As I’m doing the research for my next book, which focuses on the intersection of open innovation and social media, I want to share some of blog posts and articles that I find interesting.
There were many good insights and I have inserted snippets for each read to give you an idea on what to expect. I am sure you can find lots of inspiration here!
Please leave a comment if you can share other good reads or cases!
“The best and deepest results are yielded if collaborations hover at about 150, with an upper max of about 230. Why? If team size gets larger than this upper bound, “you don’t have enough work in common,” and the group fails to have enough common context to hold them together as a coherent unit.”
“Listening to consumer chatter to learn what consumers perceived was the value of the product helped the brand to tap into a new market need. What happened here wasn’t a product innovation per se, but a marketing shift to meet the perceived market need. The MARKET identified the value proposition, and the marketer tapped into that value prop through monitoring social media.”
“First and foremost, decentralize contributions. Your best ideas may come from where you least expect it. Enable it. Innovation shouldn’t be confined to the R&D department. It needs to be accessible throughout an organization. The UK Department for Work and Pensions created a platform called Idea Street that allows its 120,000 staffers to contribute innovations through a gaming environment. In a matter of months 1,000 ideas were harvested and 63 are under development.”
“The Lab features a “Live Tests” area that allows users to review and comment on the latest innovations, while the “Tried & Tested” section (currently empty) will display ideas that have previously been open for review, along with any updates.”
“By relying solely on one type of information the complete picture might not be visible. However, if both solicited and social media discussions are viewed together it will accentuate areas of the business that impact both forms of feedback.”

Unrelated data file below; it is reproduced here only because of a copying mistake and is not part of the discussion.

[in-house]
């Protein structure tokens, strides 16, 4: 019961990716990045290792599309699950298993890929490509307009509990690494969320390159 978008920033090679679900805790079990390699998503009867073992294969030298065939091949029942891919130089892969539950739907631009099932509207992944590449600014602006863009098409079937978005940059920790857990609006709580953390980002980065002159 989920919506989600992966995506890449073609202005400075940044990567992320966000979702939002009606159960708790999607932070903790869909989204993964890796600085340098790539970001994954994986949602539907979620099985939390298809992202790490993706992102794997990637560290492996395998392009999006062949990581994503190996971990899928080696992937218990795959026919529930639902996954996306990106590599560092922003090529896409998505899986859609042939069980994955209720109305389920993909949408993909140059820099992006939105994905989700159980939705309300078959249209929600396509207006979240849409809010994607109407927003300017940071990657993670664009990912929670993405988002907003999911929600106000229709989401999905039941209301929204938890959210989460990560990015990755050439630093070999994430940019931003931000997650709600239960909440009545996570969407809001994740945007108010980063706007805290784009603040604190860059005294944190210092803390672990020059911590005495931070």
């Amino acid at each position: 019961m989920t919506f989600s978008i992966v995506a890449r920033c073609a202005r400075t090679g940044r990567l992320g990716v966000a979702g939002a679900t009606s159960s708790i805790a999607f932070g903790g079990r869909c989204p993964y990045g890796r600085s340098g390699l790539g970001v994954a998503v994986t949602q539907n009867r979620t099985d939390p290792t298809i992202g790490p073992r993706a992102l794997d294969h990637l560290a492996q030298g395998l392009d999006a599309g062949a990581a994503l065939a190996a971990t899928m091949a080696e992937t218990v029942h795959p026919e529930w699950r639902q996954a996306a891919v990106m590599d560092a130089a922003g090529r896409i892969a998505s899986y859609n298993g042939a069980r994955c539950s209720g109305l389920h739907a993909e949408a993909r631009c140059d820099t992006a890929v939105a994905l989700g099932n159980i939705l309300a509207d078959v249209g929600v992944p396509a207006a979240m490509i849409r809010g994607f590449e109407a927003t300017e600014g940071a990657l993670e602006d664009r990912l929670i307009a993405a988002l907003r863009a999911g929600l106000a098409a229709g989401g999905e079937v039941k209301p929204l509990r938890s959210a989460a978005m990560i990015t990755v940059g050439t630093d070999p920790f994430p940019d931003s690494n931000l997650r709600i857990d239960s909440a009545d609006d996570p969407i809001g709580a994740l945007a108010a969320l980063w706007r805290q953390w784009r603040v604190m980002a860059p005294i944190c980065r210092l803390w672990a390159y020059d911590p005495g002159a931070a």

“Social media is a switch from monologue to dialogue: therefore, consumers expect to be listened and answered. Complaints, ideas, comments, all need to be processed and addressed in a timely manner, monitored and measured through dashboards: the help of a community manager is not a superfluous commitment.”
“The goal of the project, says Hassan, is to “take the largest sports brand in the world and turn it into largest participatory brand in the world.” To that end, the company’s not only monitoring its brand on social media, but giving its fans increased access to its athletes and scientists.”
#1: Establish your roadmap
#2: Pose relevant questions and collect the data
#3: Put the data collected to work
“When running a business, there is no better critique than your customer. Customers can give you the best suggestions and feedback, because they’ve had first-hand experience with your service. And with social networks being so popular now for sharing views, opinions, giving feedback and more, it is only wise you turn to these for getting the information. Here are 5 tools that you can use to stay abreast with business trends and customers.”
“Product Development using Social Media need not be an exercise in apprehension – by keeping the crowdsourced process controlled yet fun and exciting so that the Facebook audience feels that they’ve contributed in a real way to the development and design of your product – you not only create brand ambassadors – you have influenced that many more purchasers of your product.”
Employees from around the business with a problem or challenge to solve, come to my team to use O2 Crowd. We design and set up a challenge for them and ask the crowd to help.
It would be great if you can share other good reads. Leave a comment!
Stefan Lindegaard is a speaker, network facilitator and strategic advisor who focus on the topics of open innovation, intrapreneurship and how to identify and develop the people who drive innovation